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US: National Study on Campus Ministry Released

Call for Innovative Growth, Cooperation, On-Going Formation to Enhance Efficacy

The United States Conference of Catholic Bishops (USCCB)  Secretariat of Catholic Education on October 9, 2018, issued a report highlighting the key findings from the National Study on Catholic Campus Ministry. October 9 is the  Feast Day of Blessed John Henry Newman, patron of Catholic Campus Ministry in the United States. The Secretariat commissioned the study seeking to advance Catholic identity in higher education and to rejuvenate the vision of Catholic campus ministry nationally.

Utilizing an innovative and collaborative process, the study brought together practitioners from public, private and Catholic institutions, mission officers, faculty members, missionaries, bishops and stakeholders representing the breadth of Catholic campus ministry in the United States.  The effort was led by Barbara H. McCrabb, Assistant Director for Higher Education at the USCCB and Dr. Brian Starks, Ph.D., Associate Professor of Kennesaw State University.

The national study considered the contemporary context for campus ministry as well as the formation and professional development of those who minister on campus. The report offers valuable insights into the landscape of Catholic campus ministry and the formation of those who serve as campus ministers or missionaries on campus. Key findings call for innovative growth, steadfast cooperation and on-going formation to enhance the efficacy of Catholic campus ministry, as explained in the report by Bishop John M. Quinn of Winona, Chairman of the Committee on Catholic Education.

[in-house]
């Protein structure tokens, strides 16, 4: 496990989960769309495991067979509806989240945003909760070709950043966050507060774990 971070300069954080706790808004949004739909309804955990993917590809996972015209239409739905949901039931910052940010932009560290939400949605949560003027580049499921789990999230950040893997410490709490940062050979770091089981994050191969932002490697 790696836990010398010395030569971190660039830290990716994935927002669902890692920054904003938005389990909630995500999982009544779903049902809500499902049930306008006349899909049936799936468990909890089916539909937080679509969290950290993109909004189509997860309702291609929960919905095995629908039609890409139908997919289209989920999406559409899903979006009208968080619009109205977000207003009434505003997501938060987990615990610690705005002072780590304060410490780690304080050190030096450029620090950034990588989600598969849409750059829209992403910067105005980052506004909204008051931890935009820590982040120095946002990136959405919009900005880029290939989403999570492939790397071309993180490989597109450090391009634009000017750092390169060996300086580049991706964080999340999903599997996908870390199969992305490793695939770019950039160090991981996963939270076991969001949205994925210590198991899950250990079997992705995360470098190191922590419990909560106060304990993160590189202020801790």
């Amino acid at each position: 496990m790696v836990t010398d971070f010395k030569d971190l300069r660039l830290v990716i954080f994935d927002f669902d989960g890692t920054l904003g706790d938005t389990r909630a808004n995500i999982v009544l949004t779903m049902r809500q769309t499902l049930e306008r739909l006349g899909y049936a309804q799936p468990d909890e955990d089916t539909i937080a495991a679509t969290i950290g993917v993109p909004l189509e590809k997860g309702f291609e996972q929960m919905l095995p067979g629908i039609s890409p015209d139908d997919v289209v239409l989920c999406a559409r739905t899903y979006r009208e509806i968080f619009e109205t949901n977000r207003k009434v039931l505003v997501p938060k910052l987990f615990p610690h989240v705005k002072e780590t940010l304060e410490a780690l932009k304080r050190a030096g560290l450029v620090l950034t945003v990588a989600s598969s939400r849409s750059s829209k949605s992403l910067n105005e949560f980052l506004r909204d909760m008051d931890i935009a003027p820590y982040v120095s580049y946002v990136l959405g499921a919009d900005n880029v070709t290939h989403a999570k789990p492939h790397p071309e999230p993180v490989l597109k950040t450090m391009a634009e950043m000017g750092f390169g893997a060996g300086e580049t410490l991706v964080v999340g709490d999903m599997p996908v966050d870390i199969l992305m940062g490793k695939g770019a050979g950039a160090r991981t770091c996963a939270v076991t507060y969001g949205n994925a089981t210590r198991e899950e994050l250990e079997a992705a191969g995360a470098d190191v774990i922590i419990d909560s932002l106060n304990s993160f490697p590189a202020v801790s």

Based on the data gathered, the report offers practical suggestions to develop and enhance Catholic campus ministry. According to Auxiliary Bishop Fernand Cheri of the Archdiocese of New Orleans and Episcopal Liaison for the Catholic Campus Ministry Association, “the Church must be intentional and campus ministry must be accountable in every way possible to enrich the character and formation of the whole community; taking into account the ethnic, social and spiritual diversity of each campus and its surrounding community.” He goes on to say, “Our ministry must center on people, for we are forming men and women to be people that reflect Christ to each other and to the world.”

The study had a 56 percent response rate among the 1,911 campus ministers across the country. The report and other support data can be found on the Secretariat of Catholic Education website: www.usccb.org/campus-ministry. 

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